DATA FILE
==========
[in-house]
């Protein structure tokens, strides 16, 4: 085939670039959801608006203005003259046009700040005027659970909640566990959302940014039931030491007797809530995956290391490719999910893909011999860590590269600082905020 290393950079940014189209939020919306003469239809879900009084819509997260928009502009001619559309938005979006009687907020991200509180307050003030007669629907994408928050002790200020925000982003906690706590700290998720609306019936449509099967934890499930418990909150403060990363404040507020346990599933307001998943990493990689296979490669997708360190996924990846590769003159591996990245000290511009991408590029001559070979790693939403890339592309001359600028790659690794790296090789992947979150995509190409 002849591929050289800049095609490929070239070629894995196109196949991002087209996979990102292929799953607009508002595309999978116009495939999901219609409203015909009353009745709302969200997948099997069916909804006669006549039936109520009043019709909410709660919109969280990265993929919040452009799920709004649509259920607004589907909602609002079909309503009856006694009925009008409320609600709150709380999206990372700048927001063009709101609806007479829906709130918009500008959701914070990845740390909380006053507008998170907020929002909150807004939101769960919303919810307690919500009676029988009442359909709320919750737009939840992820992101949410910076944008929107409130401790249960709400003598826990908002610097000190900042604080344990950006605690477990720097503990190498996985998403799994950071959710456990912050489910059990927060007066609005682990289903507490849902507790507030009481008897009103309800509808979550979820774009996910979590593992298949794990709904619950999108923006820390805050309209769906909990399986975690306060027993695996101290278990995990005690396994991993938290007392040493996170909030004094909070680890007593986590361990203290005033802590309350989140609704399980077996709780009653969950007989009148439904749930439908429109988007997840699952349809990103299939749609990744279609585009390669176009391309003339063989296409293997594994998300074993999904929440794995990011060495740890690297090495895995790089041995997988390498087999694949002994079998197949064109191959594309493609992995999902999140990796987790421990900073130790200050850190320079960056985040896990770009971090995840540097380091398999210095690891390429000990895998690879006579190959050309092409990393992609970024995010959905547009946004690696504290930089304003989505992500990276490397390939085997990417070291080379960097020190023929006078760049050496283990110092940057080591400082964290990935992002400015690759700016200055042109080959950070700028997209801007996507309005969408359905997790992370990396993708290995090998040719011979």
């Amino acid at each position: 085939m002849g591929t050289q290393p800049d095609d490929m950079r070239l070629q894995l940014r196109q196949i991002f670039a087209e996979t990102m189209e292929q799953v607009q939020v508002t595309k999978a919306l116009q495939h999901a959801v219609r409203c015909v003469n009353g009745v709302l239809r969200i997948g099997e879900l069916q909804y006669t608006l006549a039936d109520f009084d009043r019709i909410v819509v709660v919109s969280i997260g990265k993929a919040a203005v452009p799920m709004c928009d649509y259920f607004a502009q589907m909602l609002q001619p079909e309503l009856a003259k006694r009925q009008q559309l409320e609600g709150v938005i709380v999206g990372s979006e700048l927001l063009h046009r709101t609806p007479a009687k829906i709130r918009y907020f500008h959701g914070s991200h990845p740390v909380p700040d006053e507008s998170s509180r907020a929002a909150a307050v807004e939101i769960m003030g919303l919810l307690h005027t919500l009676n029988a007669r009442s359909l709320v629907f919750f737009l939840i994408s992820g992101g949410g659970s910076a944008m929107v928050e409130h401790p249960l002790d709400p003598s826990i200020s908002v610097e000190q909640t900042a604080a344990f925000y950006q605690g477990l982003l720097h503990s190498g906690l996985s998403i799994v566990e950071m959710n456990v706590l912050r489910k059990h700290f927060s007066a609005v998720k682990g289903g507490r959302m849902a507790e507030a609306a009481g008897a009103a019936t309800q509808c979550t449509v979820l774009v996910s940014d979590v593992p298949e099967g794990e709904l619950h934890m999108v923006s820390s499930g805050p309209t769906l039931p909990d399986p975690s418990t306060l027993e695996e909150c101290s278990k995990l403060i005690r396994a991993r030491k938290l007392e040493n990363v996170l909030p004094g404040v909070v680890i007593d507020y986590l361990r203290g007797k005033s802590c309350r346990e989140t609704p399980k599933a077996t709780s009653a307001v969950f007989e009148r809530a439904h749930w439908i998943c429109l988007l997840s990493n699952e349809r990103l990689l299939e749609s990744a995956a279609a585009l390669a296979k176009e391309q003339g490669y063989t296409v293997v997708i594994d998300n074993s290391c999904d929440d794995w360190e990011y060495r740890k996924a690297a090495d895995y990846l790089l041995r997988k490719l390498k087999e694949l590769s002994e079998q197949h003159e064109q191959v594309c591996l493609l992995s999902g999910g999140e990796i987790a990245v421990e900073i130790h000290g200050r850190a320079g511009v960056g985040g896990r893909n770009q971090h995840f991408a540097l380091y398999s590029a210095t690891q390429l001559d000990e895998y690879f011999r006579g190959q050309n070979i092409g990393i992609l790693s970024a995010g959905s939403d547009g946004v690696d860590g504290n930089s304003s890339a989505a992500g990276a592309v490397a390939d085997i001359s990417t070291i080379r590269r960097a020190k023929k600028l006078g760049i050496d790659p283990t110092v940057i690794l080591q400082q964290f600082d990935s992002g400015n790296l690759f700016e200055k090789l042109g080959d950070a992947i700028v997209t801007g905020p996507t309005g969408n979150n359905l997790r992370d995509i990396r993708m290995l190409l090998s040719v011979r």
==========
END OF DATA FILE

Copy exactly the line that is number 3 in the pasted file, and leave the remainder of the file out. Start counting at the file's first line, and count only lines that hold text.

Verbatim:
């Amino acid at each position: 085939m002849g591929t050289q290393p800049d095609d490929m950079r070239l070629q894995l940014r196109q196949i991002f670039a087209e996979t990102m189209e292929q799953v607009q939020v508002t595309k999978a919306l116009q495939h999901a959801v219609r409203c015909v003469n009353g009745v709302l239809r969200i997948g099997e879900l069916q909804y006669t608006l006549a039936d109520f009084d009043r019709i909410v819509v709660v919109s969280i997260g990265k993929a919040a203005v452009p799920m709004c928009d649509y259920f607004a502009q589907m909602l609002q001619p079909e309503l009856a003259k006694r009925q009008q559309l409320e609600g709150v938005i709380v999206g990372s979006e700048l927001l063009h046009r709101t609806p007479a009687k829906i709130r918009y907020f500008h959701g914070s991200h990845p740390v909380p700040d006053e507008s998170s509180r907020a929002a909150a307050v807004e939101i769960m003030g919303l919810l307690h005027t919500l009676n029988a007669r009442s359909l709320v629907f919750f737009l939840i994408s992820g992101g949410g659970s910076a944008m929107v928050e409130h401790p249960l002790d709400p003598s826990i200020s908002v610097e000190q909640t900042a604080a344990f925000y950006q605690g477990l982003l720097h503990s190498g906690l996985s998403i799994v566990e950071m959710n456990v706590l912050r489910k059990h700290f927060s007066a609005v998720k682990g289903g507490r959302m849902a507790e507030a609306a009481g008897a009103a019936t309800q509808c979550t449509v979820l774009v996910s940014d979590v593992p298949e099967g794990e709904l619950h934890m999108v923006s820390s499930g805050p309209t769906l039931p909990d399986p975690s418990t306060l027993e695996e909150c101290s278990k995990l403060i005690r396994a991993r030491k938290l007392e040493n990363v996170l909030p004094g404040v909070v680890i007593d507020y986590l361990r203290g007797k005033s802590c309350r346990e989140t609704p399980k599933a077996t709780s009653a307001v969950f007989e009148r809530a439904h749930w439908i998943c429109l988007l997840s990493n699952e349809r990103l990689l299939e749609s990744a995956a279609a585009l390669a296979k176009e391309q003339g490669y063989t296409v293997v997708i594994d998300n074993s290391c999904d929440d794995w360190e990011y060495r740890k996924a690297a090495d895995y990846l790089l041995r997988k490719l390498k087999e694949l590769s002994e079998q197949h003159e064109q191959v594309c591996l493609l992995s999902g999910g999140e990796i987790a990245v421990e900073i130790h000290g200050r850190a320079g511009v960056g985040g896990r893909n770009q971090h995840f991408a540097l380091y398999s590029a210095t690891q390429l001559d000990e895998y690879f011999r006579g190959q050309n070979i092409g990393i992609l790693s970024a995010g959905s939403d547009g946004v690696d860590g504290n930089s304003s890339a989505a992500g990276a592309v490397a390939d085997i001359s990417t070291i080379r590269r960097a020190k023929k600028l006078g760049i050496d790659p283990t110092v940057i690794l080591q400082q964290f600082d990935s992002g400015n790296l690759f700016e200055k090789l042109g080959d950070a992947i700028v997209t801007g905020p996507t309005g969408n979150n359905l997790r992370d995509i990396r993708m290995l190409l090998s040719v011979r």